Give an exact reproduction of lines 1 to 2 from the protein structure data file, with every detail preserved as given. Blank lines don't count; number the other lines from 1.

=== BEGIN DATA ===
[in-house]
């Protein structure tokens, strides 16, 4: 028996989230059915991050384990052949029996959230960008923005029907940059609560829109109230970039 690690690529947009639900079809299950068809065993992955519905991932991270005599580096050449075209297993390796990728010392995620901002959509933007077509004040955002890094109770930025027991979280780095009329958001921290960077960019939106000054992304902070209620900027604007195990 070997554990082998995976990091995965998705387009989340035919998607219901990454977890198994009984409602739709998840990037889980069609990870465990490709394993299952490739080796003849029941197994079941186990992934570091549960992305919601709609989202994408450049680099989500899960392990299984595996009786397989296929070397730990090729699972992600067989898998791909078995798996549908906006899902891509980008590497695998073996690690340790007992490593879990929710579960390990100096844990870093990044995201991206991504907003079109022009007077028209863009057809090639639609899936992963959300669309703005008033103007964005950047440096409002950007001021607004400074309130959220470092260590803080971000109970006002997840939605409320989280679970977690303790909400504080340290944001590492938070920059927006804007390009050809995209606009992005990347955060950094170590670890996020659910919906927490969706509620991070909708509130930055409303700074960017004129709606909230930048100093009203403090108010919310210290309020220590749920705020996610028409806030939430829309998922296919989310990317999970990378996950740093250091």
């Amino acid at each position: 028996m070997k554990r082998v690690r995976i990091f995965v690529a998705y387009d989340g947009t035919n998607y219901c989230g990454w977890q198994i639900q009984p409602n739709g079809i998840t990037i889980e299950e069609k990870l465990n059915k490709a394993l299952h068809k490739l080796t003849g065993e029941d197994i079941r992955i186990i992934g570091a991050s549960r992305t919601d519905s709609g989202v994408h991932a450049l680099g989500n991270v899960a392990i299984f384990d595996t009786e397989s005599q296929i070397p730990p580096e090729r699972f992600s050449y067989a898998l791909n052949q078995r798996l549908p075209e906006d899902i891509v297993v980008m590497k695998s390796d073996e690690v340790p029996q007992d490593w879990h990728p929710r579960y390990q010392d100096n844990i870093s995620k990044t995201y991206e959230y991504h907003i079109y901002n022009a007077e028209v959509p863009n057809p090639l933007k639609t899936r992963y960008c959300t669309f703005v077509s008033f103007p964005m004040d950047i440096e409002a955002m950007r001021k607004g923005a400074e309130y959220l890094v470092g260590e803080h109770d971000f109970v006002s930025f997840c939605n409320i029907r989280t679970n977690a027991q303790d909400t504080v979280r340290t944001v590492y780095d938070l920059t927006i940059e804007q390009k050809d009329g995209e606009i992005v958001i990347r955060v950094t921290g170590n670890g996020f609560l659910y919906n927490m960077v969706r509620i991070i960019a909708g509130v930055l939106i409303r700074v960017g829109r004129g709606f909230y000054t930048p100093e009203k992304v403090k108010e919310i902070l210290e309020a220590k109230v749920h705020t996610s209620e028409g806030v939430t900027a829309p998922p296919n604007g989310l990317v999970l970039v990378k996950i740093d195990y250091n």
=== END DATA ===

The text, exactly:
[in-house]
């Protein structure tokens, strides 16, 4: 028996989230059915991050384990052949029996959230960008923005029907940059609560829109109230970039 690690690529947009639900079809299950068809065993992955519905991932991270005599580096050449075209297993390796990728010392995620901002959509933007077509004040955002890094109770930025027991979280780095009329958001921290960077960019939106000054992304902070209620900027604007195990 070997554990082998995976990091995965998705387009989340035919998607219901990454977890198994009984409602739709998840990037889980069609990870465990490709394993299952490739080796003849029941197994079941186990992934570091549960992305919601709609989202994408450049680099989500899960392990299984595996009786397989296929070397730990090729699972992600067989898998791909078995798996549908906006899902891509980008590497695998073996690690340790007992490593879990929710579960390990100096844990870093990044995201991206991504907003079109022009007077028209863009057809090639639609899936992963959300669309703005008033103007964005950047440096409002950007001021607004400074309130959220470092260590803080971000109970006002997840939605409320989280679970977690303790909400504080340290944001590492938070920059927006804007390009050809995209606009992005990347955060950094170590670890996020659910919906927490969706509620991070909708509130930055409303700074960017004129709606909230930048100093009203403090108010919310210290309020220590749920705020996610028409806030939430829309998922296919989310990317999970990378996950740093250091």